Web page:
Utah Mother Grieves, Warns Others About Fentanyl Overdoses After Losing Son
WEST JORDAN, Utah — A Utah mother is grieving the loss of her son after a fentanyl overdose last month and warning others about the potential dangers posed by the powerful drug often sold on the dark web.
Alisha Robinson received the dreaded phone call on Sept. 16. She said she suspects her son, 23-year-old Brett McDougall, didn’t know he was taking fentanyl and thought he was taking Xanax, which his friend bought online.
“It’s just not fair — no parent should have to feel what I feel,” Robinson said. “These kids just don’t understand the danger. (The pills) are coming in through the dark web, they are being sold on the streets by drug dealers.”
She said her son was experiencing withdrawal symptoms from heroin use after being released from rehab on Sept. 6 and turned to benzodiazepines.
Robinson feared he relapsed on Sept. 11 and started taking what he thought were Xanax pills purchased from his friend.
“He didn’t like the feeling of the withdrawals with the opioids so he turned to the ‘benzos,’ meaning Xanax, Roxy’s,” she said.
Dr. Adam Balls, chair of the emergency department at Intermountain Medical Center in Murray, said cases like Brett’s are increasingly more common in his emergency room.
“We’re seeing a lot more commonly people that are buying pills online or even from a drug dealer and really having no idea what they are ingesting or taking into their body,” he said. “As physicians are prescribing less pills and less opiates because of the opioid epidemic…we’re becoming more aware of the problem with drug addiction as we’re decreasing the number of opiates. At the same time, I think there is an increase in people looking for other ways to get those drugs.”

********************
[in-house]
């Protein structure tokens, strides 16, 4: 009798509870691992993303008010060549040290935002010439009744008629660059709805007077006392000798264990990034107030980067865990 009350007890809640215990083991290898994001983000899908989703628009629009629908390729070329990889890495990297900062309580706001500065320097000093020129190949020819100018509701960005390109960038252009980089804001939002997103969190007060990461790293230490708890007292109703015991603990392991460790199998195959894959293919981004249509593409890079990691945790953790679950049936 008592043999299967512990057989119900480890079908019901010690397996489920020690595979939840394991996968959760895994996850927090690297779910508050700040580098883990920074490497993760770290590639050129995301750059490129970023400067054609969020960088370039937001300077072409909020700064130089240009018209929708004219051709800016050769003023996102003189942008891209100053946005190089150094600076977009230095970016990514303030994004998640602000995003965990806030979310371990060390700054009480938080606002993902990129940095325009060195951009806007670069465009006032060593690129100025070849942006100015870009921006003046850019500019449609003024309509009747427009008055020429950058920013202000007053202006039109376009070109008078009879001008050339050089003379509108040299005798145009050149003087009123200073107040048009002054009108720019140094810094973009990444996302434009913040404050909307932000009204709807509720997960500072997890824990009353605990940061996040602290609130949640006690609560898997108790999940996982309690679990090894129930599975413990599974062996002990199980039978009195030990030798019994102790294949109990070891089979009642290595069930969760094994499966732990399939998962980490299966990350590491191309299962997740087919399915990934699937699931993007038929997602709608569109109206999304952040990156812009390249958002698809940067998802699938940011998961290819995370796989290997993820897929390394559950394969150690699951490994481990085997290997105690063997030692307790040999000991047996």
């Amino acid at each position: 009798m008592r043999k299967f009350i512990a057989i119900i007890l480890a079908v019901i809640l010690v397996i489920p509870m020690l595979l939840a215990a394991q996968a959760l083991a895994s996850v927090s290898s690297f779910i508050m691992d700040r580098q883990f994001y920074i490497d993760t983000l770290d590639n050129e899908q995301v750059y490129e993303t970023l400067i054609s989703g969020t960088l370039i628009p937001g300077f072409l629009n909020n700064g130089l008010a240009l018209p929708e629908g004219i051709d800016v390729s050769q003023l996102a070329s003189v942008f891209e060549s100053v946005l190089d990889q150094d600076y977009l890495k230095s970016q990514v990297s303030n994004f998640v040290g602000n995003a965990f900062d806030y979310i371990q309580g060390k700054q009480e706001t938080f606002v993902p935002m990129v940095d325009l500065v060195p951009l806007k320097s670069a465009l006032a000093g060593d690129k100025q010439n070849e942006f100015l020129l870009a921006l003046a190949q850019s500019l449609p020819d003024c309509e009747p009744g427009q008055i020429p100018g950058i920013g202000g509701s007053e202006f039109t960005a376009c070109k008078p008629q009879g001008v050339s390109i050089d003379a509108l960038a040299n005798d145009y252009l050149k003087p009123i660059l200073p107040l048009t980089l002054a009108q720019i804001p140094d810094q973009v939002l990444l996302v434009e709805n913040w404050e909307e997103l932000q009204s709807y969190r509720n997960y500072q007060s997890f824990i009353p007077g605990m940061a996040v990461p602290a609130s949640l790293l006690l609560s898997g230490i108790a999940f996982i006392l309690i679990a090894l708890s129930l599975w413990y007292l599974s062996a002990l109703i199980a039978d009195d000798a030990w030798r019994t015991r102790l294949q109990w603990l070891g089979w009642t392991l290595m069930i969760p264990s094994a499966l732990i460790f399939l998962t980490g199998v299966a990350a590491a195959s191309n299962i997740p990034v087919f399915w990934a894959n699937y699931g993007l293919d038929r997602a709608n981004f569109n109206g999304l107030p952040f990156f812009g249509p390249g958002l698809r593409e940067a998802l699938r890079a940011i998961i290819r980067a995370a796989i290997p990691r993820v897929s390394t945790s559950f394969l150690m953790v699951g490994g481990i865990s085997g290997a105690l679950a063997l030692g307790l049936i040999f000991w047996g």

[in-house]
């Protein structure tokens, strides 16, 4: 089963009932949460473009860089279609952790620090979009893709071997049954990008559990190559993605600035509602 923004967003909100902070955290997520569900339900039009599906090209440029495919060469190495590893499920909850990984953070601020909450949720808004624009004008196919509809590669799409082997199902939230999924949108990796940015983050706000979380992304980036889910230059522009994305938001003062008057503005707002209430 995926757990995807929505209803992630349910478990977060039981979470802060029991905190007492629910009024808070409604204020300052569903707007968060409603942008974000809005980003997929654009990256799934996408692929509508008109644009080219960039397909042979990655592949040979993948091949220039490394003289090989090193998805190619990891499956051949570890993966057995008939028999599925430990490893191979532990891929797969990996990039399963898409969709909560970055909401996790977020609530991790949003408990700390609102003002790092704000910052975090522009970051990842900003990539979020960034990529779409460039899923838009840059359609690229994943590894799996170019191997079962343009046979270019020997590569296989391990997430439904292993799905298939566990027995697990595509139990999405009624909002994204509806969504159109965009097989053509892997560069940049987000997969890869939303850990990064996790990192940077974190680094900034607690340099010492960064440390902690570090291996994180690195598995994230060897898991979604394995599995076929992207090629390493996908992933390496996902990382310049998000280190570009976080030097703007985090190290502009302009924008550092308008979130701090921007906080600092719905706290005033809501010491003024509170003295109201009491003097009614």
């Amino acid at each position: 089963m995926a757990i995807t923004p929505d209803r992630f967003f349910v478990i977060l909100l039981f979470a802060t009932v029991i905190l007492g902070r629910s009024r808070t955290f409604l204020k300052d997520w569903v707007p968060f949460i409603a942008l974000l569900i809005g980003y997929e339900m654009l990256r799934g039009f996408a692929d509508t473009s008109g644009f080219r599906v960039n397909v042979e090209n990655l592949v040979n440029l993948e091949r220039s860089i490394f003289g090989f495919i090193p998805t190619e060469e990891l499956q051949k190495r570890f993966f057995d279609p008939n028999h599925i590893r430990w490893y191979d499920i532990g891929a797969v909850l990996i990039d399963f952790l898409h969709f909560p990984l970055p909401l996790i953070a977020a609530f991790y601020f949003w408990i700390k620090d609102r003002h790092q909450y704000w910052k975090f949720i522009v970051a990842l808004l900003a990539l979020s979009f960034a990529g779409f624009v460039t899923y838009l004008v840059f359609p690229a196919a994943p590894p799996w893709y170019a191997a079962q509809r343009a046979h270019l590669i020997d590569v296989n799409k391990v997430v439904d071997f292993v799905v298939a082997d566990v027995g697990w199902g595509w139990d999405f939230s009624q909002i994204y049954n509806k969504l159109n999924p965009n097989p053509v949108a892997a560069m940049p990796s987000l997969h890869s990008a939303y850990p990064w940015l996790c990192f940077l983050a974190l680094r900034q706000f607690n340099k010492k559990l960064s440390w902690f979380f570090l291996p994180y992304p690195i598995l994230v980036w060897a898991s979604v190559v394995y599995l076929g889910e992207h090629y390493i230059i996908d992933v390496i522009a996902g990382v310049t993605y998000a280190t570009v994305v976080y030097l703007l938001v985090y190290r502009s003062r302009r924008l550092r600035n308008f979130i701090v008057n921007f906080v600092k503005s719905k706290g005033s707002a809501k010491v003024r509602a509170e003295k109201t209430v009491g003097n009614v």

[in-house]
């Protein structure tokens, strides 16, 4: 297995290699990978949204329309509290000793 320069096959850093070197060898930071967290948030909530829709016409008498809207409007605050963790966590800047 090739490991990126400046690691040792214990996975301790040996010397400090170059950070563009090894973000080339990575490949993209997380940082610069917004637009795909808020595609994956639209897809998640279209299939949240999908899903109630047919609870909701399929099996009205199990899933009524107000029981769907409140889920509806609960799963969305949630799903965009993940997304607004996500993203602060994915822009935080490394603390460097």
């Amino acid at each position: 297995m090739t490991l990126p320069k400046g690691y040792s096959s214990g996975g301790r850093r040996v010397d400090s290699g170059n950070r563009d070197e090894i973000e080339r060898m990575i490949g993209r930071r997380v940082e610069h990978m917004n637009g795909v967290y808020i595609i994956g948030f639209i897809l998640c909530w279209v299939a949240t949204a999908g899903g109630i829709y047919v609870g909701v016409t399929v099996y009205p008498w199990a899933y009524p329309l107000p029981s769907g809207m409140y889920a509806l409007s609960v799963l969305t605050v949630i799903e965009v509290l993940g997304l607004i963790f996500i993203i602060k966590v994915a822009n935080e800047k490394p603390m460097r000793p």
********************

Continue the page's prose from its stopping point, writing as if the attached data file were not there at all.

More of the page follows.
Balls said fentanyl can be deadly because of its potency and ability to be interlaced with other drugs.
“It’s 50 to 100 times more potent than a dose of morphine at the same dose of drugs,” he said.
According to the Utah Department of Health, 51 people died from overdoses linked to fentanyl in 2018. That’s why Robinson hopes sharing her son’s story will help prevent another tragedy.
“I just want to get the message across that these pills that are being sold on the streets are not being prescribed, they’re poisoning our kids,” she said.
Naloxone rescue kits are offered free of charge through Salt Lake County libraries, no questions asked.
The kits can help reverse an opioid overdose, including fentanyl overdoses.
More information can be found here.
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